Saturday, June 5, 2010

"Sylvan Street"

Deborah Schupack is the author of two critically acclaimed novels, as well as numerous short stories and newspaper and magazine articles. She runs a copywriting firm, King Street Creative, and lives in the Lower Hudson Valley.

She applied the Page 69 Test to her new novel, Sylvan Street, and reported the following:
Page 69:
“The perfect guest,” Billy said.

“Dying to be.”

Billy felt the urge to say something profound, that he loved him or thought him a wonderful, worthy person, that he would miss him and so would Maggie, that they would name a son after him.

“Good night, sir,” Billy said.

“Good night, sir, yourself.”

So it wasn’t outside the realm of possibility that a dying Uncle Richard, in love with the potential family that Billy and Maggie would create, would bequeath them at least some of his considerable wealth. In the form of a briefcase full of cash? That’s how Billy would do it if he had kids squabbling over inheritance while he was still alive, thank you very much. Pull the rug right out from under them.

Billy could picture it to the last detail, Richard wheeling the case from his car to the pool house, stopping now and then to catch his breath but spurred on by the feeling that his plan was ingenious and served everyone right. The moon, Billy remembered now—with plenty of romantic hindsight—was full, or at least gibbous in its brightness, lighting Richard’s way.

Had Billy in fact divvied up his wife’s inheritance among their neighbors? He found the notion benign enough. The last thing he and Maggie needed—and he was sure she’d agree with him on this—was more money to separate them from those around them.

Billy had given up his circle of friends bit by bit, through the social atrophies of marriage, of moving to the suburbs, of (continued on page 70)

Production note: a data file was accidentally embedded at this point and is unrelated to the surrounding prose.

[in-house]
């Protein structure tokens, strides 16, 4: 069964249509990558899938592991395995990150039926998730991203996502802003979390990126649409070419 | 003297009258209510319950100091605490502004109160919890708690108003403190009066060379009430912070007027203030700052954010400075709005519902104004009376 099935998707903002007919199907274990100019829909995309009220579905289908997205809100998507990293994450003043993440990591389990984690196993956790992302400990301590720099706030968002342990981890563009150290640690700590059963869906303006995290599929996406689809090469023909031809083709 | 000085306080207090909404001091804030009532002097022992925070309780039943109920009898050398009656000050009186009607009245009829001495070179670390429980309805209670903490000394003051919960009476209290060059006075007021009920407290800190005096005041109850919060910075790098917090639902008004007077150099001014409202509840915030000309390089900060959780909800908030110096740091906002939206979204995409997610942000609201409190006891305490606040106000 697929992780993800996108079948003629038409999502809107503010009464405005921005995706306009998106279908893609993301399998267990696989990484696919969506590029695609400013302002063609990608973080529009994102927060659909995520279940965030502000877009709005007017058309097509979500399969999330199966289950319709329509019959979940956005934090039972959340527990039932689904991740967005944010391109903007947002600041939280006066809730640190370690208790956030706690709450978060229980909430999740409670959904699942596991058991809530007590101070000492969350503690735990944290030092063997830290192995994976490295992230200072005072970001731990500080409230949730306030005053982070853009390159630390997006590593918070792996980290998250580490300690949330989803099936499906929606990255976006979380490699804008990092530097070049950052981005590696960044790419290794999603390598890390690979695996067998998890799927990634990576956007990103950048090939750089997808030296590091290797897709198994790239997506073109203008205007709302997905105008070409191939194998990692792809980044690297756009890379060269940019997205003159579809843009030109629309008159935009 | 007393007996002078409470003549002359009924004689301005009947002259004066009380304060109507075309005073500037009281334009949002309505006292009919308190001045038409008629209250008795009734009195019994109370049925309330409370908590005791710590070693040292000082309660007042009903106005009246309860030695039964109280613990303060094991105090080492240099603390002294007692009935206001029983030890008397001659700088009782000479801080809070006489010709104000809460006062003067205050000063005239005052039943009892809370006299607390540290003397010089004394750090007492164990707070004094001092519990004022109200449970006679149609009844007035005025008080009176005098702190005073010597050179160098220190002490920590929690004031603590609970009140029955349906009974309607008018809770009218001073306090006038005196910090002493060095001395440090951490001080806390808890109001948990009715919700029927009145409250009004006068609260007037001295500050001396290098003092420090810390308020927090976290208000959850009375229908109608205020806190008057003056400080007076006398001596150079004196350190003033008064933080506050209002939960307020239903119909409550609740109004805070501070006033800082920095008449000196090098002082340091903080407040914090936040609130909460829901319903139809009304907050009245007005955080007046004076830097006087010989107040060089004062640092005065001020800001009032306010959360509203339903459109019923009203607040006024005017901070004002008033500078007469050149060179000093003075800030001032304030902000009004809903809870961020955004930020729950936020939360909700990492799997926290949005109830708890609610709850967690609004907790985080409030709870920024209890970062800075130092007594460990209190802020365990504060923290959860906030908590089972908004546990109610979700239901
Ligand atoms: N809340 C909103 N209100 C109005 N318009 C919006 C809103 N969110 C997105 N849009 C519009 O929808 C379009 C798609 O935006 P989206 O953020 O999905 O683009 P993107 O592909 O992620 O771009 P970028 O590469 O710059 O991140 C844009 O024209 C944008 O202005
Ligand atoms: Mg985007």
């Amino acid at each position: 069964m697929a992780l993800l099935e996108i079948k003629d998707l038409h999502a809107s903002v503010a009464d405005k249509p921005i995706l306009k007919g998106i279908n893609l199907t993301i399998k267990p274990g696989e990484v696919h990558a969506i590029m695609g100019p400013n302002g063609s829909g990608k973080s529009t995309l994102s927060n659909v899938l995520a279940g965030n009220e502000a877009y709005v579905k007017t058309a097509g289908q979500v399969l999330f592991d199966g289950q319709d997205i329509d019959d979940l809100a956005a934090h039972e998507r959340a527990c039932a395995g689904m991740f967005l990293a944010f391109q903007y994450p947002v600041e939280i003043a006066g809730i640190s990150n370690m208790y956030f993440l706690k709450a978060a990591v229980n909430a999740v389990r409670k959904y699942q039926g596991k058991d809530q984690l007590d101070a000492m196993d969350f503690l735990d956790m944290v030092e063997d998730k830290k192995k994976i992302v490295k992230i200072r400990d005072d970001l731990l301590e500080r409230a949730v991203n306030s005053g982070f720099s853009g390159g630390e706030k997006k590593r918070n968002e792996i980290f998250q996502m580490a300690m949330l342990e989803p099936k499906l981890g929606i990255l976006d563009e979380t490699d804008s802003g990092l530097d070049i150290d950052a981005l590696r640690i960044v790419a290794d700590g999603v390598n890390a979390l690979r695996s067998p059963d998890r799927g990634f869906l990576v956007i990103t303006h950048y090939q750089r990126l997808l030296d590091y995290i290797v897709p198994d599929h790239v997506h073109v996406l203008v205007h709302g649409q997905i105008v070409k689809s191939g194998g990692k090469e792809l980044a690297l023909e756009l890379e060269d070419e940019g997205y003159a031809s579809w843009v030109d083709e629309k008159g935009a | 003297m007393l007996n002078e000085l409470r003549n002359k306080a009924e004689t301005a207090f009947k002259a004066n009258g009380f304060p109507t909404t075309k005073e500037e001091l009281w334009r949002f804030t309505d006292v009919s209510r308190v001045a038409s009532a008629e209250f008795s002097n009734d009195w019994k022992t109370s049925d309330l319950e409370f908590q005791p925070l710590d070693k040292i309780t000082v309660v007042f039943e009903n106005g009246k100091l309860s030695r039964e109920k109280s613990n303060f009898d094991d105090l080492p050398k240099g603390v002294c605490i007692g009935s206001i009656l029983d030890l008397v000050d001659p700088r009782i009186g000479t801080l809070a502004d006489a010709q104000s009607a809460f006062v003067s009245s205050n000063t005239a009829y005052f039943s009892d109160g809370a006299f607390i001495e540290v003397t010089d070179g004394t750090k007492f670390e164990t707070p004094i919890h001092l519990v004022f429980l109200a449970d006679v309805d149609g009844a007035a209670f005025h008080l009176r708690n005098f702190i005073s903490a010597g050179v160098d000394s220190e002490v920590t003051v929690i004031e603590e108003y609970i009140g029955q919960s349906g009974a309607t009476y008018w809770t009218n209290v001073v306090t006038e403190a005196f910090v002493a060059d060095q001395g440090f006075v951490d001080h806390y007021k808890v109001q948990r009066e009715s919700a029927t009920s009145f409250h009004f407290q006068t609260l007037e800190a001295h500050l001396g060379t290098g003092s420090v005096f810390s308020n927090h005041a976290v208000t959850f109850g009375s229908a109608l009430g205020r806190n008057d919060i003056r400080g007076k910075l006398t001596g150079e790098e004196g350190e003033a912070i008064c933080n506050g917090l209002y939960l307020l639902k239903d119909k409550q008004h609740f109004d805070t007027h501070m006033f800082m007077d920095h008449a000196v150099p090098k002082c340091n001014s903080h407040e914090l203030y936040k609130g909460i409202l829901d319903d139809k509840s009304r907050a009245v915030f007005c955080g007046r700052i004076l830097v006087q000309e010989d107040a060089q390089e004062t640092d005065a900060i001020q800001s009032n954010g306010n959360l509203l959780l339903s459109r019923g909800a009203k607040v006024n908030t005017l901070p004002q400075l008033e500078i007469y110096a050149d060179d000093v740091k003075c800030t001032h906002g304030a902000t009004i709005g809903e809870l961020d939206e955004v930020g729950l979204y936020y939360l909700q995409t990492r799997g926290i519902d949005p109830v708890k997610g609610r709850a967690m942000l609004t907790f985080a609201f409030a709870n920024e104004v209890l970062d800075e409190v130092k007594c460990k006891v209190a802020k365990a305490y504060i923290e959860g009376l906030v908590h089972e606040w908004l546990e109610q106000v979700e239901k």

Quick summary of Sylvan Street: Billy Callahan finds a mysterious briefcase in his pool shed while all his neighbors are gathered for a party. He opens the case in front of everyone—only to find one million dollars inside. The money, and the decisions that go along with it, become everybody’s windfall—and everybody’s problem.

Page 69, I was intrigued (and relieved) to find, goes to the heart of both the general storyline—the neighbors and the newfound money—and Billy’s particular storyline. Billy and his wife Maggie have been trying to have a baby for years, and their inability to do so is eating away at their marriage.

In this scene, Billy imagines a benign, self-admittedly romantic source of the money (a beloved dying Uncle Richard). That runs counter to the actual source of the money, a much more corrosive force. But on p. 69, Billy, like many of his neighbors in the earlier part of the book, swells with possibility and promise. Throughout the course of Sylvan Street, the story and the characters knock back and forth between promise and destructiveness.

In a similar way, for Billy, the idea of family oscillates between promise and destructiveness. The promise of family, of a baby, looms large—but the reality of infertility threatens to destroy their relationship.

I often talk about Sylvan Street as exploring the power and limitations of money. What I realize after doing a close reading of p. 69 is that the book really explores the power and limitations of promise. Inherent in promise, as in money, is evidence of its other side, its loss. Promise, like money, is a bittersweet thing.
Read an excerpt from Sylvan Street, and learn more about the book and author at Deborah Schupack's website.

Visit the complete list of books in the Page 69 Test Series.

--Marshal Zeringue